The morning of January 4th the Stonewall Brigade again dug out of the snow. As the troops crawled out from under their snow-laden blankets, half-frozen, they were cursing General Jackson as the cause of their sufferings. Unbeknownst to them, the General lay close by under a tree, also snowed under, and heard all their complaints. Without a chastisement he too crawled out from under a snow covered blanket. Shaking the snow off, he made a humorous remark to the nearest men, who had no idea he had arrived during the night and lain down amongst them. News of what had happened spread throughout the ranks in short order, and fully reestablished his popularity. It was fortunate at that time for the troops to learn the metal of their leader as they were soon to go into battle.
The attack at Berkeley Springs was not as coordinated as Jackson had planned. General Loring, one of Jackson’s commanders “managed to scatter the rest of his command all over the countryside - except toward the front”. Exasperated, General Jackson rode into the confusion and took charge. By mid afternoon Jackson dashed into the city with his escort, ahead of his own skirmishers. The enemy had high-tailed it out, retreating to the town of Hancock.
Stonewall had learned much about his command that day, and he and his Stonewall Brigade established headquarters in Strother’s health resort in Berkeley Springs. Phase one of his expedition was difficult, but a success. His next test was the garrison at Romney.
They picked their way through the high country of western Virginia, led by Major General Thomas J. Jackson. Just a year earlier, he was an obscure mathematics professor at V.M.I., jokingly called "Tom Fool" Jackson by his students. Now he was the famous "Stonewall" Jackson, hero of First Manassas and defender of the Shenandoah Valley. On this winter expedition, designed to destroy a concentration of Federal forces near Romney, Virginia, he would battle the enemy, the weather and problems within his own command.
Heavy snow and ice posed a severe challenge on this expedition, but Jackson and his Stonewall Brigade persevered. What lay ahead after difficulties and defeats was the Shenandoah Valley Campaign. It would be a campaign ranked by historians to come as among "the most brilliant in history," and it would give Stonewall Jackson almost legendary stature. "
He lives by the New Testament and fights by the Old," historian Douglas Southall Freeman would later note. "
A man he is of contrasts so complete that he appears one day a Presbyterian deacon who delights in theological discussion and, the next, a [modern day] Joshua." Striking were the contrasts of his life at war. A humble, gentle, and compassionate husband and father, when summoned to fight he was a ferocious, relentless and remarkably successful warrior. Always, he was devout, disciplined and devoted to duty. "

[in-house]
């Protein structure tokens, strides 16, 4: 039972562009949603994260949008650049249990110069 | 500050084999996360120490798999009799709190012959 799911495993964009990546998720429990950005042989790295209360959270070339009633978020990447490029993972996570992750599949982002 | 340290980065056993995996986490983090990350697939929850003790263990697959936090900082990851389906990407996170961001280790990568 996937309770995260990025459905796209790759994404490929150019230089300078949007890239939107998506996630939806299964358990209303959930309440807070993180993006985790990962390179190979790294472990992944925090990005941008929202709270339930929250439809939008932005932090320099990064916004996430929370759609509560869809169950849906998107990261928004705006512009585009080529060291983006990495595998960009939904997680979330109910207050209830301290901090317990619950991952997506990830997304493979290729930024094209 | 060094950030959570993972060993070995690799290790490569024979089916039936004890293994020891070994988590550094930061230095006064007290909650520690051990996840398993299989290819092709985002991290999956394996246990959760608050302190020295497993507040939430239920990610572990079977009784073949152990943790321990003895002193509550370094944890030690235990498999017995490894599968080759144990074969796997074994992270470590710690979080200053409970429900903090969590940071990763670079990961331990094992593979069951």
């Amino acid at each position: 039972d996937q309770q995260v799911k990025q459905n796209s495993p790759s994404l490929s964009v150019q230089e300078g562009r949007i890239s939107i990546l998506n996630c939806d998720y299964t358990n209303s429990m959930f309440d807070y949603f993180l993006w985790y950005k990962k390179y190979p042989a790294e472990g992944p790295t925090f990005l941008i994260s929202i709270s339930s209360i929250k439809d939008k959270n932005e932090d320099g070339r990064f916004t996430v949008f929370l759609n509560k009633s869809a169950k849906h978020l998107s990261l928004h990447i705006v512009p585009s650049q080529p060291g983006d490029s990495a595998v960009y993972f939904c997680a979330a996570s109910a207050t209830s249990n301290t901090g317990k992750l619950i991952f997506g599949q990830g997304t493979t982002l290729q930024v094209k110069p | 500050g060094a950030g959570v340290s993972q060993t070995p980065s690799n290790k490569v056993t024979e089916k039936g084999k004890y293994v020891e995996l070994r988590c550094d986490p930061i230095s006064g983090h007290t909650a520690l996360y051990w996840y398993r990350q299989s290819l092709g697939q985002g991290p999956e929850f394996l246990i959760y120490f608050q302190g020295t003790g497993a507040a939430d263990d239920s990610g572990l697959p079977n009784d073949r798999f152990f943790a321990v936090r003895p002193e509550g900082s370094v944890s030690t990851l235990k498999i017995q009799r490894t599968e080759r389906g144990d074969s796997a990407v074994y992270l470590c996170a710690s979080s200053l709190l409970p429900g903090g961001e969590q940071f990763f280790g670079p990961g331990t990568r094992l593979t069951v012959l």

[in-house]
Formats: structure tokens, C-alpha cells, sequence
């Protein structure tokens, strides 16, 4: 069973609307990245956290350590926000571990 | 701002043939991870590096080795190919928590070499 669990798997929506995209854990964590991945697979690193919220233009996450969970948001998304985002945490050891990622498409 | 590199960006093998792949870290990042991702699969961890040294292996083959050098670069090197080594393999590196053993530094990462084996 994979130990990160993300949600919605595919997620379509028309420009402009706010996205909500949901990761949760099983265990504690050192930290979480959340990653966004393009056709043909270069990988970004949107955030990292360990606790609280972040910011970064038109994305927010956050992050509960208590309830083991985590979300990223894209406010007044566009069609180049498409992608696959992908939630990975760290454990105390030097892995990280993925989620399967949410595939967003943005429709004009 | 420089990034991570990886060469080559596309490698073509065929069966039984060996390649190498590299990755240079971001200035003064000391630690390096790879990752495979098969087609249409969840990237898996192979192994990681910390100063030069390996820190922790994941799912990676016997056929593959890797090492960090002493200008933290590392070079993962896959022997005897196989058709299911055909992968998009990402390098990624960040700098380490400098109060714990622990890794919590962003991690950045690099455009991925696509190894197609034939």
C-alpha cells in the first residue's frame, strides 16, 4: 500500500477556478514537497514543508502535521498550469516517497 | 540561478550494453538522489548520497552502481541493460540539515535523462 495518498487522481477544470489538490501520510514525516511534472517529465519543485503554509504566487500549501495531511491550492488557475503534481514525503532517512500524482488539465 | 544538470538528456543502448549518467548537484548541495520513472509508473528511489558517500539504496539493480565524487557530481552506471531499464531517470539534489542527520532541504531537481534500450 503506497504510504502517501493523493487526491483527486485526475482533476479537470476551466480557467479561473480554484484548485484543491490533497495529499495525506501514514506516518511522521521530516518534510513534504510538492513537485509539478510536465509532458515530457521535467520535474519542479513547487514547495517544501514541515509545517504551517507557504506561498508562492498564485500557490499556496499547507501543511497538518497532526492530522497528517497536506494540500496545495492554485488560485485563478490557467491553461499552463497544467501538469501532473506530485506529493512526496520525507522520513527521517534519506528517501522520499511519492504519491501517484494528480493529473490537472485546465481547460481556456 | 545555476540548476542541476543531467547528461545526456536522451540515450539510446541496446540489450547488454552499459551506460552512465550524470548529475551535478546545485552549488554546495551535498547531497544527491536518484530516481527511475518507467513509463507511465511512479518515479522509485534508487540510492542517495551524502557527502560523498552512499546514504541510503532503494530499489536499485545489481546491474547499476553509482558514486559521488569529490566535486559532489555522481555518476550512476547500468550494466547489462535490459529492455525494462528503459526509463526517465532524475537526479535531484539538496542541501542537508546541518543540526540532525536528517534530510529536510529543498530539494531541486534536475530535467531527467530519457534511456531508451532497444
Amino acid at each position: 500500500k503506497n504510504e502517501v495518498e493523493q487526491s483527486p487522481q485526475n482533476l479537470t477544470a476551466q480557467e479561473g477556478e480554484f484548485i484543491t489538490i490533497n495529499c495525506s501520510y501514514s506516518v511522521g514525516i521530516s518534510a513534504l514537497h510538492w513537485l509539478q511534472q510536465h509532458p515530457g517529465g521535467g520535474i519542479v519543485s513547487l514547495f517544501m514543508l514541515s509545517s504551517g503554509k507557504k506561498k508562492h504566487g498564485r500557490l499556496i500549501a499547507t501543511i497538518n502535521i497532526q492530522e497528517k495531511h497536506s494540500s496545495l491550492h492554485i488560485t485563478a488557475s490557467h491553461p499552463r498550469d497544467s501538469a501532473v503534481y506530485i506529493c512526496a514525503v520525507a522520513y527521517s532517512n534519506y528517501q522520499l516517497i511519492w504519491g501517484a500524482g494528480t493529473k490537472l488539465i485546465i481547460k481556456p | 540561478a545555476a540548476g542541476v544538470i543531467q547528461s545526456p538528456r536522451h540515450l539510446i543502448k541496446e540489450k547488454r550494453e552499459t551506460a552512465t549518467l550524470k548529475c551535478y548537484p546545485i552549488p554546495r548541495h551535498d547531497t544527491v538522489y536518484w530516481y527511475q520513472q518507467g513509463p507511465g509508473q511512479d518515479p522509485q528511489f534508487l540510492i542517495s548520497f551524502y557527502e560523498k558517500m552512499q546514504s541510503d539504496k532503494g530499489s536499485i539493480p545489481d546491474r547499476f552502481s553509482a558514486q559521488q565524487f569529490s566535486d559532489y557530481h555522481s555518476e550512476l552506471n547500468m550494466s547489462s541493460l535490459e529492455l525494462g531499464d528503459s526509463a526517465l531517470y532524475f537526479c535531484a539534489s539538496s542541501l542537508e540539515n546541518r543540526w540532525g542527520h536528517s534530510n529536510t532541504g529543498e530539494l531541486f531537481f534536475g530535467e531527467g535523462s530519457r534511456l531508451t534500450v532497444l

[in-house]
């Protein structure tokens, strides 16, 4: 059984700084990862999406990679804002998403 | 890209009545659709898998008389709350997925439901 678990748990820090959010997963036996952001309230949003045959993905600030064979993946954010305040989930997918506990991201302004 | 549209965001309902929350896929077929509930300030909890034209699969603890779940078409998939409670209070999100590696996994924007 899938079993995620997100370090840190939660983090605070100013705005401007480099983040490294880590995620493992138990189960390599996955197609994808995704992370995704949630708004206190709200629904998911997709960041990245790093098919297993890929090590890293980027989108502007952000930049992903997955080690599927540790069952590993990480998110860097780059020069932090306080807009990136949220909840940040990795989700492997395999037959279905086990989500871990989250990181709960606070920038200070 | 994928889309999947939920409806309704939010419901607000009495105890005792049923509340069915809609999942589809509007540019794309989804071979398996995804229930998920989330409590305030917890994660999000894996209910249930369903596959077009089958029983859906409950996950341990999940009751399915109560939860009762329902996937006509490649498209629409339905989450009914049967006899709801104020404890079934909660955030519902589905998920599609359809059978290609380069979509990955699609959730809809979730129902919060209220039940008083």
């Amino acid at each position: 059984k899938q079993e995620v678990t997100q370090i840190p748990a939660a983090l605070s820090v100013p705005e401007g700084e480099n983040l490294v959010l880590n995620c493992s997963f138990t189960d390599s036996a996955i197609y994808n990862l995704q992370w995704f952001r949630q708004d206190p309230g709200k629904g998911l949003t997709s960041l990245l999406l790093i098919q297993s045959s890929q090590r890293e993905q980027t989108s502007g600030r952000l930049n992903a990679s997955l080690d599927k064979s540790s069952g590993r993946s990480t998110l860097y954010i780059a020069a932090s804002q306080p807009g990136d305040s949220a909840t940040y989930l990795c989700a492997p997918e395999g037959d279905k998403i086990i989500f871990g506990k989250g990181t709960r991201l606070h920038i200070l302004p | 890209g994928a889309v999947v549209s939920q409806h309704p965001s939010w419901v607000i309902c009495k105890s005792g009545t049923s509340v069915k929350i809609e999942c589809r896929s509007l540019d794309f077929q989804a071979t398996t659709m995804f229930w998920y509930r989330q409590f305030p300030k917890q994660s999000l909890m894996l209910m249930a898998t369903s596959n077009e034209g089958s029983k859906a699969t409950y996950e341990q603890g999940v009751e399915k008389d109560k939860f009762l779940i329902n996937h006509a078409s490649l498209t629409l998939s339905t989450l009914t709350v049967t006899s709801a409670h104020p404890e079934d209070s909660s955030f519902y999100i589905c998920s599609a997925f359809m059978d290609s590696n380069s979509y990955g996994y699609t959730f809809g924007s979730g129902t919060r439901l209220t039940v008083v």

Through life," he once advised, "let your principle object be the discharge of duty." Before another winter would cloak Virginia's highlands, Stonewall Jackson would rank among the great military leaders of history.
In the spring of 1861, he was described as the most promising officer in the United States Army. Hero of the Mexican War, superintendent of the U.S. Military Academy at West Point, capturer of the radical John Brown, Col. Robert Edward Lee was highly thought of by old "Fuss and Feathers" himself General Winfield Scott.
On April 18th, at the request of Abraham Lincoln, Lee was summoned to Washington and met with Francis P. Blair, where he was offered field command of the entire Union Army. Lee politely declined. Virginia had voted to secede the day before.
It was at his Arlington estates that Lee confronted the greatest dilemma of his life. He had turned down Lincoln's offer to climb to the highest pinnacle of any man's military career thus remaining loyal to the State of Virginia and his family ties to the South. But the winds of war were sweeping around him and soon orders to duty would follow. Lee spent the evening alone in his wife's flower garden next to their home. A special place for the Lee family, the garden served not only as an area for Mary Lee's rose cultivation, but also as a favorite gathering place and retreat for all members of the family. It is there where Lee would make his momentous decision that would change the course of American history.
At midnight Saturday the 20th of April, Lee wrote his letter of resignation from the United States Army. On the 21st the Governor of Virginia asked Lee to take command of the state militia. Lee explained that he could never draw his sword against his native state. When he was called upon to take command of Confederate forces, Lee left his beloved Arlington behind, destined never to return. For four years his brilliant, charismatic leadership would inspire the Army of Northern Virginia and the people of the South.
I am excited for the first time to depict one of the most important moments in our nation's history. A collection of General Lee prints would not be complete without this depiction of Lee before the toils of war would age his appearance. Lee would never have dreamed that night that his family's beautiful garden and estates would soon be turned into the final resting place for thousands of soldiers, and later would become a national cemetery, our country's most sacred ground.